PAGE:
Ethiopia’s Farmer Relocation Plan Raises New Concerns

BY Larisa Epatko  February 28, 2012 at 1:53 PM EDT


Men move pipes at the Saudi Star rice farm in Gambella, Ethiopia. Photo by Dallas McNamara.

In an effort to clear land for investors and help boost Ethiopia’s economy, the government in the East African nation is relocating farmers from land they’ve used for decades, sometimes against their will. Reporter Cassandra Herrman reports on Tuesday’s NewsHour about how the “villagization” plan is affecting people in one farming community.

“Land is political; land is very emotional. And land is our identity,” said Anuak leader Okok Ojulu, whose vocal resistance to a Saudi-owned rice farm displacing the village’s farmers led him to flee to neighboring Kenya in fear of his life.

Herrman’s report about the Anuak people of the Gambella region in western Ethiopia is part of the “Food for 9 Billion” series, a multi-platform media project examining the challenge of feeding the world at a time of rapid social and environmental change. The project is a collaboration with Homelands Productions, the Center for Investigative Reporting, American Public Media’s “Marketplace” and the PBS NewsHour.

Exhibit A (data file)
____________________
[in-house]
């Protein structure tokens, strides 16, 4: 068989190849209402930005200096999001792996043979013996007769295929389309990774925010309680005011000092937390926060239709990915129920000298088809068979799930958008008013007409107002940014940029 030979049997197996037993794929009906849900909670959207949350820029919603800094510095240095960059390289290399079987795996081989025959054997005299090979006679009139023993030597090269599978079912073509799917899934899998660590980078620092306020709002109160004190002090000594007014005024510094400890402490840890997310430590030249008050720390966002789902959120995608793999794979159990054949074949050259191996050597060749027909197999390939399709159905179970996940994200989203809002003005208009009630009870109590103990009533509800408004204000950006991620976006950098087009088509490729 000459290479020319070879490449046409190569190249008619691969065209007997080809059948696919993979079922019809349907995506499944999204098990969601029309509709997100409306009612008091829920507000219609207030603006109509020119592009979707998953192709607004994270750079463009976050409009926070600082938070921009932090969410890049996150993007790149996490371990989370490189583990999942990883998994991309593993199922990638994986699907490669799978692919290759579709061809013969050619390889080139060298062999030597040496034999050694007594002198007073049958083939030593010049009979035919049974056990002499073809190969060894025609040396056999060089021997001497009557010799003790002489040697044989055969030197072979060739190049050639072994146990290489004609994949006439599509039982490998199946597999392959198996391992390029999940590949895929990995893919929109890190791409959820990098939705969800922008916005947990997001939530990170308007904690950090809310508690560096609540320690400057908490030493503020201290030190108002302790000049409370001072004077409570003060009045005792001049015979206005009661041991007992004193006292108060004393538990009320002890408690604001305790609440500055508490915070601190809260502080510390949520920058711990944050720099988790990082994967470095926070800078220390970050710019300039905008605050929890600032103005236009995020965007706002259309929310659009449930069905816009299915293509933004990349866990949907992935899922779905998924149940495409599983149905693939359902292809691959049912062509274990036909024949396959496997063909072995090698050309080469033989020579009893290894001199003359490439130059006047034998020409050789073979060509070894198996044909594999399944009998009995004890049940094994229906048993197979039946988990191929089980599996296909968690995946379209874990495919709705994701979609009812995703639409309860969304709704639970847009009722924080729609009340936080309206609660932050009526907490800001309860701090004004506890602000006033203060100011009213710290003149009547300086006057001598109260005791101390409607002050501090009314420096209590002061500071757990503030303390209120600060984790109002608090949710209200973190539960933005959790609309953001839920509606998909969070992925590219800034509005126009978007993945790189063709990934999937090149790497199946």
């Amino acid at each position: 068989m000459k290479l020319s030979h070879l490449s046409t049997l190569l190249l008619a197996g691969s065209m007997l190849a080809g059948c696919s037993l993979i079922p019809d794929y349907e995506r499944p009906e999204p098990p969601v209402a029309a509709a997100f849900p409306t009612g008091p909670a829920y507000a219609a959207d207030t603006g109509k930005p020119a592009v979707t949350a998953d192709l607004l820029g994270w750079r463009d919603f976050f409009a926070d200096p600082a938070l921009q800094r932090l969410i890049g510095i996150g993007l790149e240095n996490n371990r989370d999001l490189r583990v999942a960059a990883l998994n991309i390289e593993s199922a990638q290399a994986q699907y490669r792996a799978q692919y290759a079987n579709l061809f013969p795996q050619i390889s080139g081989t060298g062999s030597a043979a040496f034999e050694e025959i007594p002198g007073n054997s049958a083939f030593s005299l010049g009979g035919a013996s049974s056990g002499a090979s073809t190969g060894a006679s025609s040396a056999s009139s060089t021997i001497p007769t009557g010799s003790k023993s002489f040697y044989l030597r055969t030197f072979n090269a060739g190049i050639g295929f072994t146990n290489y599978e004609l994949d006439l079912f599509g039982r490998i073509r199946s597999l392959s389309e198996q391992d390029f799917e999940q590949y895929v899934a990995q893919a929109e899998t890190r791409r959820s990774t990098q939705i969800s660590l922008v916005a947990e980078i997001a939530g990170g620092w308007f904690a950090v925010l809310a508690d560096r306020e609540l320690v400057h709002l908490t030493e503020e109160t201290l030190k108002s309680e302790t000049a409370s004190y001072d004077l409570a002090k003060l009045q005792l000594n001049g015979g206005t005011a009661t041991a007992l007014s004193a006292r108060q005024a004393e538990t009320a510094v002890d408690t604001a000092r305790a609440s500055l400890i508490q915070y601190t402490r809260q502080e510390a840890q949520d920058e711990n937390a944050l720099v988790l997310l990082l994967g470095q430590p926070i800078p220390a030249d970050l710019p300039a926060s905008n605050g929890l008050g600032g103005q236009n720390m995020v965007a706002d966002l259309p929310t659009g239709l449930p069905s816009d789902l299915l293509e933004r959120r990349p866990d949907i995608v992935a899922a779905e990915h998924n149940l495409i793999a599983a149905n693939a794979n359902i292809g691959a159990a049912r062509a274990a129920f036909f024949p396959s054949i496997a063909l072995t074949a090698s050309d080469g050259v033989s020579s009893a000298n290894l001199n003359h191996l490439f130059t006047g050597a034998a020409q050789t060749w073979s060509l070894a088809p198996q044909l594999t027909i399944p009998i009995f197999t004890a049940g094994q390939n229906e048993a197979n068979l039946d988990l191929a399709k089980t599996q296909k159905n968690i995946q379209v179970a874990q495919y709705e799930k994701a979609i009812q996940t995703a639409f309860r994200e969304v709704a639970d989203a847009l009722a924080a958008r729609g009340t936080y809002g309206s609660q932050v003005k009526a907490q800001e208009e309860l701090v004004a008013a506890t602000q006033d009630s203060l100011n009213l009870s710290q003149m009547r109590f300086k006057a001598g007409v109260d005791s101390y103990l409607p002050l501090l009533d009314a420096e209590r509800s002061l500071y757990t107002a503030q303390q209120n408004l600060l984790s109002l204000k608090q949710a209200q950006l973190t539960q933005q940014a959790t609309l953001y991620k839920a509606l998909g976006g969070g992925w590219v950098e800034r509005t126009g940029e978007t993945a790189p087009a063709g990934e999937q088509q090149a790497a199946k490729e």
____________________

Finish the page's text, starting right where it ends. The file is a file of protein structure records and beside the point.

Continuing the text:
Watch the first report in the series about how Egypt’s rising food prices helped fuel the revolution that ousted President Hosni Mubarak last year:

A second report looked at how some poor fishing families in the Philippines are embracing birth control to ease pressure on over-fished reefs:

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